So I bought these 2 items (together = the largest used gear purchase I ever made). The sale included a complete set of NOS tubes he had acquired for the tube amp. Punchline: everything was exactly as described. About as new as not brand new gear can appear/act. 

I'm not saying that purchasing nearly-new gear is without risk. Nothing is without risk. But if you check things out thoroughly, it might be worth the plunge, especially if you pay w/Paypal & have recourse in the event of a bad outcome...
"70 hours is probably a years worth of listening for most of us"

Would you please elaborate a little more?  70 hours ...
= less than 12 minutes a day, or
= around 1.5 hr per week

Post removed 
1.5 hours a week.  I posted about this on another thread ( https://forum.audiogon.com/discussions/what-a-sad-world-we-now-live-in/post?postid=1752367#1752367 ).

Of course, that is for those of us that work and have lives outside of audio.  I think I may edge a little higher than that, but not much.  And I enjoy this hobby as much as anybody.
Now that is actually sitting down to listen without distractions.  I may have the radio on in my car, or listen to my local classical station (WILL Urbana IL, Tivoli Model 1) when I'm making pizza dough, or even catch a short tune on the elevator at the doctor's office, but I don't count those sessions.  That's just background music.
Post removed 
"And don't forget, you can only sell one!"
You can sell two, if you can find "almost new", "barely used", "not even broken-in" dialysis machine on some enthusiast site.
"Would you please elaborate a little more? 70 hours …"
I bought a little portable player a few months ago. I use it more often than I expected, novelty of the new I guess, and it is at 170 hours or so. I was surprised when I checked it, I thought it would be in many hundreds.
"...but I don’t count those sessions. That’s just background music."
I count even those moments. My system is used for that 95% of the time. Plays music whenever I remember to turn it on, but I have no real interest in sitting in front of it for extended periods of time. There is only 24 hours in the day and they are sold out.

That may be how I came up with my evaluation of the systems strategy, It has to sound pleasant from another room.

I recently learned my lesson buying used gear.  So from now on I am asking many questions about the items I may buy.  Repair history, number of owners, and issues at all, etc.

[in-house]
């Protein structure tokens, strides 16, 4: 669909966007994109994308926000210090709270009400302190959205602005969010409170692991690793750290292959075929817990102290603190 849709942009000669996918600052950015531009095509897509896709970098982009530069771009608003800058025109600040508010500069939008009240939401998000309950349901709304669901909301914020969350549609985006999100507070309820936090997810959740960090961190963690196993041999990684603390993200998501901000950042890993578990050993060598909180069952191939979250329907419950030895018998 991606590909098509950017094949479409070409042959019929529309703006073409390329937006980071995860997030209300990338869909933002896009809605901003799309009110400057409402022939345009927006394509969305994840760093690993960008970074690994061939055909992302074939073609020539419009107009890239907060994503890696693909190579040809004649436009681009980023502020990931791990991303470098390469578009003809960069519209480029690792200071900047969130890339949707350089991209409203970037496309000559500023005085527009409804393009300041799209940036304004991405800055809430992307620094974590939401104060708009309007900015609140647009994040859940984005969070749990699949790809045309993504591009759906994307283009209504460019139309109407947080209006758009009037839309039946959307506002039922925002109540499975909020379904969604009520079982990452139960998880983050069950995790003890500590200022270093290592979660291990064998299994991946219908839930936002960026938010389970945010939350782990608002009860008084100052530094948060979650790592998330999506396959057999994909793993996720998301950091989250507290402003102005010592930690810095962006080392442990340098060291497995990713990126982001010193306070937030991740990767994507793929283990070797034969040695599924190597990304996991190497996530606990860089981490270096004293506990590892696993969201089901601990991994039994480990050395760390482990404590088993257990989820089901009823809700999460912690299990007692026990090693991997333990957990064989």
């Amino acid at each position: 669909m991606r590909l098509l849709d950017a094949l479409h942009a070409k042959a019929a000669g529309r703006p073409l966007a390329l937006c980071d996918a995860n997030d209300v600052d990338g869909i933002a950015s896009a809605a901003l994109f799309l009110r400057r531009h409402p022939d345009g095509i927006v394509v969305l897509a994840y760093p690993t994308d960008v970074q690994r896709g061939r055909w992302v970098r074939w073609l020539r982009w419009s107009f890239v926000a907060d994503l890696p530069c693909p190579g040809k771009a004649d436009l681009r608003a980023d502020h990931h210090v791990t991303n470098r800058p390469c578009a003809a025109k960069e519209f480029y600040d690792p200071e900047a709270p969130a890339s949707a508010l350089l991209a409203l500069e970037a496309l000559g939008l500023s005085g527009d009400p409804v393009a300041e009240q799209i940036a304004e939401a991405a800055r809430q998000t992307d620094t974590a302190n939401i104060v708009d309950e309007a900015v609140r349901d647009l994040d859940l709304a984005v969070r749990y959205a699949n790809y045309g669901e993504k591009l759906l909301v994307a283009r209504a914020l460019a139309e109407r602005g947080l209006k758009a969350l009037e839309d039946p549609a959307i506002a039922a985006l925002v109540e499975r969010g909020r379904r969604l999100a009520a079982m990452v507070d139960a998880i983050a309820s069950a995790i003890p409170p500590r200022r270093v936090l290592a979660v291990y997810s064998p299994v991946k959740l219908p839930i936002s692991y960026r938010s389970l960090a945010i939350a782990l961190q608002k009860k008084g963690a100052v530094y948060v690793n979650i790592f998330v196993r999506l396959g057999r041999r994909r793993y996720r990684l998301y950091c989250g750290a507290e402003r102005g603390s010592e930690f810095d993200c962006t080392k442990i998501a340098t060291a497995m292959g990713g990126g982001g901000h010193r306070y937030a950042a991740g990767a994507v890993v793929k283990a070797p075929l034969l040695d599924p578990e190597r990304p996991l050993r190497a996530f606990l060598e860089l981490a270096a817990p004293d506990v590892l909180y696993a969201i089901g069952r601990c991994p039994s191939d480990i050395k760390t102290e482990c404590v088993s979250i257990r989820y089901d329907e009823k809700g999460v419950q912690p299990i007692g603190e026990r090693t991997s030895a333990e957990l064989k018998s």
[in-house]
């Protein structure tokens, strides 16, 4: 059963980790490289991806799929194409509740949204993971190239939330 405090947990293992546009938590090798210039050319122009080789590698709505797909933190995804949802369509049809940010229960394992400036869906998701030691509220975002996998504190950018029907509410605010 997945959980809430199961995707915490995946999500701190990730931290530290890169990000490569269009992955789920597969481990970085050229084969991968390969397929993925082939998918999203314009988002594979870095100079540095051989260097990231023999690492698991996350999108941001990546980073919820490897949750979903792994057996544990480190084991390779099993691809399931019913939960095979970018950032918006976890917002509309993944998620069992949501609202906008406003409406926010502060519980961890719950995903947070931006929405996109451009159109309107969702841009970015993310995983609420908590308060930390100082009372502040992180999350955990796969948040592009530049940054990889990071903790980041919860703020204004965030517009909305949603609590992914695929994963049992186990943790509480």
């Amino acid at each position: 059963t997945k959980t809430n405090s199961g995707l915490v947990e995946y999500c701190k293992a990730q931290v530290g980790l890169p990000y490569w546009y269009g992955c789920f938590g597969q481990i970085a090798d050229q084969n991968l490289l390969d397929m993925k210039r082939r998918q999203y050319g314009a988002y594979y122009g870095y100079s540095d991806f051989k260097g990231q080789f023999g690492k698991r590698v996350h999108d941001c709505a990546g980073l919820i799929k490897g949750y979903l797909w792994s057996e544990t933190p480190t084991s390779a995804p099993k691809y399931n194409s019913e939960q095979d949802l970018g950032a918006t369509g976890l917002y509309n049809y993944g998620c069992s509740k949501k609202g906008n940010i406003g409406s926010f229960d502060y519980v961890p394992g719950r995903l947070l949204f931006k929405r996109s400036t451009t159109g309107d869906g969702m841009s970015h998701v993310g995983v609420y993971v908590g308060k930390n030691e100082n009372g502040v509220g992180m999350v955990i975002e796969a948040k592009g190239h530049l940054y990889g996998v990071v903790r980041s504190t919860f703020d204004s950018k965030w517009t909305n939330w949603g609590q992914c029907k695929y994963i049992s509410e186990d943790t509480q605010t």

I don't care shy someone is selling unless the item was not reliable or is having repair issues.

To answer your question more directly, I have purchased an item and when I plugged it on thought well not what I expected.  In my mind that component would have to make a 180 degree turnaround to sound better than what I own.  So in that case, back on the market it would go.  It just was not better or did not work in my system.


Marketing is all about making you dissatisfied with what you have (i.e., the new, improved Tide!) and as a group, us audiophiles are prime candidates to buy into their spiel. Don't get me wrong....I enjoy getting new gear just as much as the next guy/gal, but sometimes it seems that the chase is the whole point, not the acquisition and use of the gear. After 40-plus years of semi-fanatical dedication to this hobby, I'm happy with mostly mid-level components that operate dependably, sound good to my aging ears, and give me great pleasure at the end of the day. I'm more convinced that you can eke out better performance from whatever gear
you may own by using the best connectors/cables that you can afford and which are simpatico with the equipment. It's nice to get new stuff, but a lot
of satisfaction comes from little changes that separately might not make a difference, but when taken in sum, lift your system to a little higher level. 
Now here is the recipe for success!
 I'm more convinced that you can eke out better performance from whatever gear
you may own by using the best connectors/cables that you can afford and which are simpatico with the equipment. It's nice to get new stuff, but a lot
of satisfaction comes from little changes that separately might not make a difference, but when taken in sum, lift your system to a little higher level.

Print it. Cut it out. Tape a copy to your monitor, magnetize it to the fridge, carry one in your wallet, make it your email signature. 

Then again what was I thinking, this is audiogon.... nevermind.

We now return you to your regularly scheduled shilling.....